An Arkansas sheriff's deputy was fired after shooting a barking chihuahua in the head Friday, an incident officials labeled "disheartening." Faulkner County Sheriff Tim Ryals said in a statement Saturday that deputy Keenan Wallace had been terminated after it was determined there were "numerous opportunities to de-escalate the incident." Cellphone video of the encounter shows Wallace opening fire on the dog -- named Reese's -- within feet of its owner, Doug Canady. Police say the incident began following a call for service for an "aggressive" dog at Canady's home.
Alexandria Ocasio-Cortez made quite a stir in her surprise victory in New York's 14th Congressional district last year. Most notable was her radical-sounding declaration that she wanted to "Abolish ICE," the Immigration and Customs Enforcement agency responsible for rounding up and deporting undocumented immigrants. Back in July, I wrote somewhat skeptically about this slogan emanating from Ocasio-Cortez, and taken up by many other Democrats. Now, we can begin to judge exactly what the slogan would mean in practice. It turns out, she along with the entire Democratic Party caucus in the House of Representatives voted to fund ICE on their very first day in office. This was not a catch-all bill to reopen the federal government, which has been shut down for weeks while Trump refuses to sign a budget until he gets funding for a border wall. That was a different vote.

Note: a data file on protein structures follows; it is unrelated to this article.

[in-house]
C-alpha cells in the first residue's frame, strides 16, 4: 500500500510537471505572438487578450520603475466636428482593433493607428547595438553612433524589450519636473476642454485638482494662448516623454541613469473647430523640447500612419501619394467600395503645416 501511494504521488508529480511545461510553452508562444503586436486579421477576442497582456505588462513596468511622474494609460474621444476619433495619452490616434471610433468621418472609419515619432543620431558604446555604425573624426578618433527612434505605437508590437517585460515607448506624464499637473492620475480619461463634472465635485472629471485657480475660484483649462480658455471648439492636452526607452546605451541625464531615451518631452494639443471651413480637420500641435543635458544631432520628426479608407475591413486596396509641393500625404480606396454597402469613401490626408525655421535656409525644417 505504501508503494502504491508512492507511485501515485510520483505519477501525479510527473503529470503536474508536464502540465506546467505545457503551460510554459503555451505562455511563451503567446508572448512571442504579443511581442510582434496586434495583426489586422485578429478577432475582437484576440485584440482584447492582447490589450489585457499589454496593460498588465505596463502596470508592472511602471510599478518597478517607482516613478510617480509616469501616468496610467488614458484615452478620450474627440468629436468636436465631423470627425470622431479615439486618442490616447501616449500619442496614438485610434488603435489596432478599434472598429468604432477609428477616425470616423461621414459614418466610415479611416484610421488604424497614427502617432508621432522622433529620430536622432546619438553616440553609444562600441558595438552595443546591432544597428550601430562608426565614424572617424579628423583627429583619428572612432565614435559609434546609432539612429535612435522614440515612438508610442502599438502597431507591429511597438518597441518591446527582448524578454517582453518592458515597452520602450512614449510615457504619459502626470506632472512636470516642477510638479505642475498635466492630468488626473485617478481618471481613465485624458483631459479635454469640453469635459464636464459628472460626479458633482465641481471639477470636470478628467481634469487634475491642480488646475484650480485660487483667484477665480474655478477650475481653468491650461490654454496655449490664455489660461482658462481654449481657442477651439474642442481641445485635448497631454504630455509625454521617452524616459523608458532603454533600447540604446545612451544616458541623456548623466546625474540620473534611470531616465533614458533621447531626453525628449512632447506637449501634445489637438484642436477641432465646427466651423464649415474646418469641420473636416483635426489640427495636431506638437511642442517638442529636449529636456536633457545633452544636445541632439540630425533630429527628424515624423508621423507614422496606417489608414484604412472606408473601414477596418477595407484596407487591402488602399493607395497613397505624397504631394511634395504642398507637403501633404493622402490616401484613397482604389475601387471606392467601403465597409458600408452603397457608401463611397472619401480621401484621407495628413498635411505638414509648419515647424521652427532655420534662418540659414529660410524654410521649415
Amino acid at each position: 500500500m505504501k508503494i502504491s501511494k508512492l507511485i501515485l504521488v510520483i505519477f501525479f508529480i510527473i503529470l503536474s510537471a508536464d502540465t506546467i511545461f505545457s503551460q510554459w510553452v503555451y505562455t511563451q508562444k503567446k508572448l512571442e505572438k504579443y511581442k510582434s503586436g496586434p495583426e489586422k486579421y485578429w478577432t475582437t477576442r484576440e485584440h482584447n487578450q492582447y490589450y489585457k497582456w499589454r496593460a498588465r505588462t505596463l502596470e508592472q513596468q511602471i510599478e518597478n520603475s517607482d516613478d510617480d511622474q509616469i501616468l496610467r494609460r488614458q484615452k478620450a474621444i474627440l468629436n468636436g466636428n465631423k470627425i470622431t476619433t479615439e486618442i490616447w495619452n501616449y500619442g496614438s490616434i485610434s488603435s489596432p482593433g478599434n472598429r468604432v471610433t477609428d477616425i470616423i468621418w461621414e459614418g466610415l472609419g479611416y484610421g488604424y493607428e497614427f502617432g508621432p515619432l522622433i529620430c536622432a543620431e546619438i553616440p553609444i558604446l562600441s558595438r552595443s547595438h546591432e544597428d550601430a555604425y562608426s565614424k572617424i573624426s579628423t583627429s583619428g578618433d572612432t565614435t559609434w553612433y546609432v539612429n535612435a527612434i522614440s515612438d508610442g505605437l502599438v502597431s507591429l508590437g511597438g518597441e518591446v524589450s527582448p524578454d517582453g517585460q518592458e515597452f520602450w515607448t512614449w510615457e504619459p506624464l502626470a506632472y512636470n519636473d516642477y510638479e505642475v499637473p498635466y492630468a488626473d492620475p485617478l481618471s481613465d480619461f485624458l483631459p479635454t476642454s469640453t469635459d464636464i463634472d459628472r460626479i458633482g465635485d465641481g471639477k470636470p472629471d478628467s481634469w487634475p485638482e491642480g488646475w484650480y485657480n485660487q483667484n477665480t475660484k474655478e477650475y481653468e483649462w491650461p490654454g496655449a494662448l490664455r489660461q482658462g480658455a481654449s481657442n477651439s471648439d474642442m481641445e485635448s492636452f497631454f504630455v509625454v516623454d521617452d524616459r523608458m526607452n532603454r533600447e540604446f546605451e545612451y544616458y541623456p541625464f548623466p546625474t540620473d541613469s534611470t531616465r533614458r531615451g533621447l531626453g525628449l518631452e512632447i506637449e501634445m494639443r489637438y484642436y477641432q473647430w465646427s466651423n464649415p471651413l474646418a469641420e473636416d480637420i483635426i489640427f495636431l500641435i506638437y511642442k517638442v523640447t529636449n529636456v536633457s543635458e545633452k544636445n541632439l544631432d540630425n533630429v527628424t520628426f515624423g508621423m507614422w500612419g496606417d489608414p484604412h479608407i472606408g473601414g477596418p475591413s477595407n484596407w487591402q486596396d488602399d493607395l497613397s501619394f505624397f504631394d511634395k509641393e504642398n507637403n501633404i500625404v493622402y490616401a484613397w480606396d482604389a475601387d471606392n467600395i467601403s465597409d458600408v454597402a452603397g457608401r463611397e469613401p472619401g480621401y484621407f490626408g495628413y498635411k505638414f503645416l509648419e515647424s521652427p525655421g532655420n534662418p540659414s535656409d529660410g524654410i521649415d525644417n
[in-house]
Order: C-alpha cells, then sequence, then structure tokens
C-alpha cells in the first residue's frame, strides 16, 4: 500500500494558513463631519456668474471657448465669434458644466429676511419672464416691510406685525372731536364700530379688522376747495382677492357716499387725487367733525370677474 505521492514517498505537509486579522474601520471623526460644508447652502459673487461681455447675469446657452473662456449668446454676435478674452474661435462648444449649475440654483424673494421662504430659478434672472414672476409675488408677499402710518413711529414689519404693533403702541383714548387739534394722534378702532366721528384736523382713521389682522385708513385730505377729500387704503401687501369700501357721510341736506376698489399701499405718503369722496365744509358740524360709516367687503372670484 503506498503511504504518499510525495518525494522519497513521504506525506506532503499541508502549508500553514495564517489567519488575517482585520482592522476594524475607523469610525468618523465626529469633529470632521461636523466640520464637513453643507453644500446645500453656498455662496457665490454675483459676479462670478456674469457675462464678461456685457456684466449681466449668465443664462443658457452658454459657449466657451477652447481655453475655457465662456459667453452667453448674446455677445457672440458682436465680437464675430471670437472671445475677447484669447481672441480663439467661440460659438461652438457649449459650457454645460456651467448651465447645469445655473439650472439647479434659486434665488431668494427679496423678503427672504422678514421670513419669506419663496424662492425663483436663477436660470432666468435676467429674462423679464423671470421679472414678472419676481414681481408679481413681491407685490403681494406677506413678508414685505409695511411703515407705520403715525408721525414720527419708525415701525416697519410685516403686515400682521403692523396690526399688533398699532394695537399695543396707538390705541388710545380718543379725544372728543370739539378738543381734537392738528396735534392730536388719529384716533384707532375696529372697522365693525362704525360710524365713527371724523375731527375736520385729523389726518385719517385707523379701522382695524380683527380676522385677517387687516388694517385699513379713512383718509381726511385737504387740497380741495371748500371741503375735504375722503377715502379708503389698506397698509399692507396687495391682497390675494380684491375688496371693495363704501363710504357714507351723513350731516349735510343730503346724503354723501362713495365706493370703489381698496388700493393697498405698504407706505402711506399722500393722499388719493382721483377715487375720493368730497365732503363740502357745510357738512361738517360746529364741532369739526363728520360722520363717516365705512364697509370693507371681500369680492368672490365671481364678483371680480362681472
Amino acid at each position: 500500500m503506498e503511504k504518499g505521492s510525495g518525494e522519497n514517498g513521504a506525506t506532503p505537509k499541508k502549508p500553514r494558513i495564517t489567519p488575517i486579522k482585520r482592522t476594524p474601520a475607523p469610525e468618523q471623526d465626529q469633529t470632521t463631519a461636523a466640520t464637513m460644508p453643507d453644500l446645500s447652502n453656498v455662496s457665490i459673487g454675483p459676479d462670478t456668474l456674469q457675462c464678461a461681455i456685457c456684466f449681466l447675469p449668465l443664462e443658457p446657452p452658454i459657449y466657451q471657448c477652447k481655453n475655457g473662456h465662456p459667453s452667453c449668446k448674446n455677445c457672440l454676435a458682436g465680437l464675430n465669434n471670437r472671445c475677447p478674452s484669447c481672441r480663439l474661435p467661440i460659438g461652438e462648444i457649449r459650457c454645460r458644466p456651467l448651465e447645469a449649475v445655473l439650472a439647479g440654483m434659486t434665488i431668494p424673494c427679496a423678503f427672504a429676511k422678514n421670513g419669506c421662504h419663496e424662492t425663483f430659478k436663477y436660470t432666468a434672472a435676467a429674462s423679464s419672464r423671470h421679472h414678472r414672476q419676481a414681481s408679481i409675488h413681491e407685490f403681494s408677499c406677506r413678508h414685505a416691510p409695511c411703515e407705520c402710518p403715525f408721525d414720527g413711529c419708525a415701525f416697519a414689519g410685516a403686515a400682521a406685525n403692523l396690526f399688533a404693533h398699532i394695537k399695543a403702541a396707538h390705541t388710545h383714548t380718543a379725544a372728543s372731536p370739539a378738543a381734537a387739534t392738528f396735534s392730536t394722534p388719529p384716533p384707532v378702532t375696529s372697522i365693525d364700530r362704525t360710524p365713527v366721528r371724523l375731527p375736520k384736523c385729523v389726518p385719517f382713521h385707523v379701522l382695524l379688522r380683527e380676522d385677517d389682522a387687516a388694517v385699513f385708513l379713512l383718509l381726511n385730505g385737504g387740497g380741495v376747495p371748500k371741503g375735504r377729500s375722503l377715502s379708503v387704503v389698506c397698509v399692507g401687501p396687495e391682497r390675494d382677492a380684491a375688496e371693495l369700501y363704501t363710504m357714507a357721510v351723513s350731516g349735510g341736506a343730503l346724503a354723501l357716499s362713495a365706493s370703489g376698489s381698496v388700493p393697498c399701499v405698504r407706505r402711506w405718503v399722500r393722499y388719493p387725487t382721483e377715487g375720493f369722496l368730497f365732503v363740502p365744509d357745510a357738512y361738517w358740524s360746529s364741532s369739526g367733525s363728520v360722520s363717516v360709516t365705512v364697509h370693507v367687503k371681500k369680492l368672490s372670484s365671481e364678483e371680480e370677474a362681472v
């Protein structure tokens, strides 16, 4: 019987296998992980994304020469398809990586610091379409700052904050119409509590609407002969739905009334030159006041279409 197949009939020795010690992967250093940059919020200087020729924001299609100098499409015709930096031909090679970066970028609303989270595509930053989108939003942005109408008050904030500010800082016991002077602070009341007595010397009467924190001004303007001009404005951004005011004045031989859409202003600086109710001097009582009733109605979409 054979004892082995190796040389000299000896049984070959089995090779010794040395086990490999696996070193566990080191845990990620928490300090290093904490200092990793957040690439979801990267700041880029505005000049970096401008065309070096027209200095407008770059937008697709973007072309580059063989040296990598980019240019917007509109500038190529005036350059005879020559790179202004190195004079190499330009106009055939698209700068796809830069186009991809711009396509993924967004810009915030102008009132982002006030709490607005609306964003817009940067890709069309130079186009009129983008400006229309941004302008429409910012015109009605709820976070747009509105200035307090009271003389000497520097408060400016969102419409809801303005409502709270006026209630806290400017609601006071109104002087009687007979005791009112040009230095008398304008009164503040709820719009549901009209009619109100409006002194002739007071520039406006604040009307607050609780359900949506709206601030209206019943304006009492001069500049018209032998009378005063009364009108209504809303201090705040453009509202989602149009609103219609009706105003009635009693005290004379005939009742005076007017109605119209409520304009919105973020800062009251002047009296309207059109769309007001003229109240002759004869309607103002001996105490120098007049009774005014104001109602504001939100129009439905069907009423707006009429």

The shutdown on top of the hurricane has caused Ms. Minton to rethink a lot of things. "I voted for him, and he's the one who's doing this," she said of Mr. Trump. "I thought he was going to do good things. He's not hurting the people he needs to be hurting."
Alabama fans haven't been this upset since Brown vs Board of Education.
Of course, that's not true: in October, at a Manhattan GOP club, he gave a speech celebrating the murder of a left-wing politician. After the event, McInnes's Proud Boy followers attacked left-wing protesters, a clash that resulted in criminal charges against several Proud Boys and several anti-fascists. After the New York attack, one of McInnes's neighbors in the wealthy suburb of Larchmont proposed that residents buy "Hate Has No Home Here" signs as a quiet rebuke to McInnes and the Proud Boys. The signs, which feature the message in several languages, soon started appearing in Larchmont. As the signs popped up, McInnes's wife claimed in an email reported by The Daily Beast in November that her family were the victims of "misinformation." "The media has recently accused my husband of being an alt-right hate group leader," she wrote. "This is simply not true." With the sign campaign still going nearly three months later, McInnes now wants them to come down.